“Our struggle is far from over,” declared Apong Leoning. Apong Leoning is now one of the leaders of the Hacienda Luisita chapter of the national peasant women federation Amihan. Her mother, Maria Corpuz, now 99 years old, still recalls the day when farmers first tilled the land now called Luisita, and yearns for the day when the next generation of Luisita farmers reap the fruits of their just struggle.

#HaciendaLuisita #OBR4Justice #OneBillionRising

 

     
     
           
     
     
     

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Hacienda Luisita farmers disenfranchised anew by DAR in TADECO land reform coverage

March 4, 2014
 

After hoax land distribution, unjust compensation and the recent disqualification of hundreds of land reform beneficiaries, the Department of Agrarian Reform (DAR) rubs salt on Hacienda Luisita farmers’ wounds in its new land reform policy covering hundreds of hectares of agricultural land excluded by the DAR in its earlier land distribution activities in Hacienda Luisita.

In a meeting held today in Barangays Balete and Cutcut in Hacienda Luisita, officials said that the DAR will not recognize the claim of more than 200 Hacienda Luisita farm workers cultivating agricultural lands since 2005. Around 400 hectares of land in these areas are aggressively claimed by the Cojuangco-owned Tarlac Development Corporation (TADECO) despite a Notice of Coverage (NOC) issued by the DAR last December.

Hundreds of farm worker families embarked on the breakthrough “bungkalan” land cultivation initiative since 2005, when the Presidential Agrarian Reform Council (PARC) ruled that Hacienda Luisita must be distributed to farmers. The Supreme Court (SC) issued a final and executory decision upholding the PARC ruling in 2012. Today, the DAR is practically aiding the Cojuangco-Aquino clan to once again dodge land reform by issuing statements and policy declaring that “TADECO areas are separate from Hacienda Luisita.”

“TADECO is the mother company of the Hacienda Luisita, Incorporated (HLI). Disputes concerning TADECO lands involve Luisita farm workers and the same Cojuangco-Aquino landlords. The DAR sows more tension and confusion by declaring that TADECO issues must be treated separately from the SC ruling on Hacienda Luisita.”

DAR Tarlac Chief Ileona Pangilinan and his assistant Mike Acosta stated that they only wanted to discuss how the farm workers can become beneficiaries, even as farmers under the alliance AMBALA, through their legal counsel Atty. Jobert Pahilga of SENTRA already delivered a petition for allocation dated December 27, 2013 for the subject lands in the two barangays.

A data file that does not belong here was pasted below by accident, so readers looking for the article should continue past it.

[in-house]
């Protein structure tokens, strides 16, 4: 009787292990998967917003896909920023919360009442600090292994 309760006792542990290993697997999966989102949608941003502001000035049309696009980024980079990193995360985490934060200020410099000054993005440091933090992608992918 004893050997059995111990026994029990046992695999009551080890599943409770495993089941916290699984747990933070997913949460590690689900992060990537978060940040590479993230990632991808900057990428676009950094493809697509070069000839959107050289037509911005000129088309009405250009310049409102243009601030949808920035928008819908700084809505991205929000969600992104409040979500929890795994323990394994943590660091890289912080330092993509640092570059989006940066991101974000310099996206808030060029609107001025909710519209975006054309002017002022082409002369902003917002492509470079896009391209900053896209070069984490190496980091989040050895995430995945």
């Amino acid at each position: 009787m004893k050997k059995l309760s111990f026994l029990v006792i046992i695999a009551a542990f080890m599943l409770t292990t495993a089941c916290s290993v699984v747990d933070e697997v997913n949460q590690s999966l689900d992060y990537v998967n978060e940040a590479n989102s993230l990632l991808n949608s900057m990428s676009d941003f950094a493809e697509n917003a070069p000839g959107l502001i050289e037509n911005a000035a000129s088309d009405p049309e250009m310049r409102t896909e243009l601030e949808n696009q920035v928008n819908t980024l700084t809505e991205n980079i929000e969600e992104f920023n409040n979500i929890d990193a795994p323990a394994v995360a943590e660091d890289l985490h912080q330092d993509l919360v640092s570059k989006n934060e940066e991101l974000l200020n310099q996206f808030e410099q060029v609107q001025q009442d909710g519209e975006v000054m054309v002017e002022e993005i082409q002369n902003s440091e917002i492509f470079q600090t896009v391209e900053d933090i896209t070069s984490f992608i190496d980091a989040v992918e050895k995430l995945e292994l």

When AMBALA official Renato Mendoza and other members in Cutcut raised other pressing concerns such as the status of their urgent petition for the DAR to issue a cease and desist order (CDO) against TADECO’s land grabbing, Ms. Pangilinan told them to raise these concerns before the DAR national and regional offices respectively. However, officials from the DAR main office in Quezon City told AMBALA that the DAR will act on the petition before February 10.

DAR likewise refused to give a definitive answer when asked by the farm workers regarding the bulldozing of a one hectare agricultural land in Cutcut, the bulldozing of more than 200 hectares of lands in Balete, and the subsequent filing of cases by TADECO against farm workers and their advocates.

TADECO hired thugs proceeded to burn farmers’ huts and bulldoze more crops in Barangay Balete on February 8 without any intervention from the DAR until now.

Christopher Garcia of AMBALA observes: “It is very clear that DAR has no intention to recognize legitimate concerns and issues of the farm workers. The DAR has been undermining our bungkalan.” TADECO’s violent bulldozing of crops and fencing of the disputed lands are primarily aimed at AMBALA’s land cultivation areas called “bungkalan.”

“Their Notice of Coverage is useless as DAR not only tolerates but encourages the violent eviction done against the farm workers by thugs of TADECO and with the assistance of police and military units,” said Mendoza. “It is only through maintaining and regaining our bungkalan areas will farm workers be ensured of our right to the land,” he added.

March 4, 2014 | UMA | AMBALA

 

 

     
     
           
     
 
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Nine years after the killing of Tarlac City Councilor Abel Ladera, terror & impunity remain in Hacienda Luisita
March 3, 2014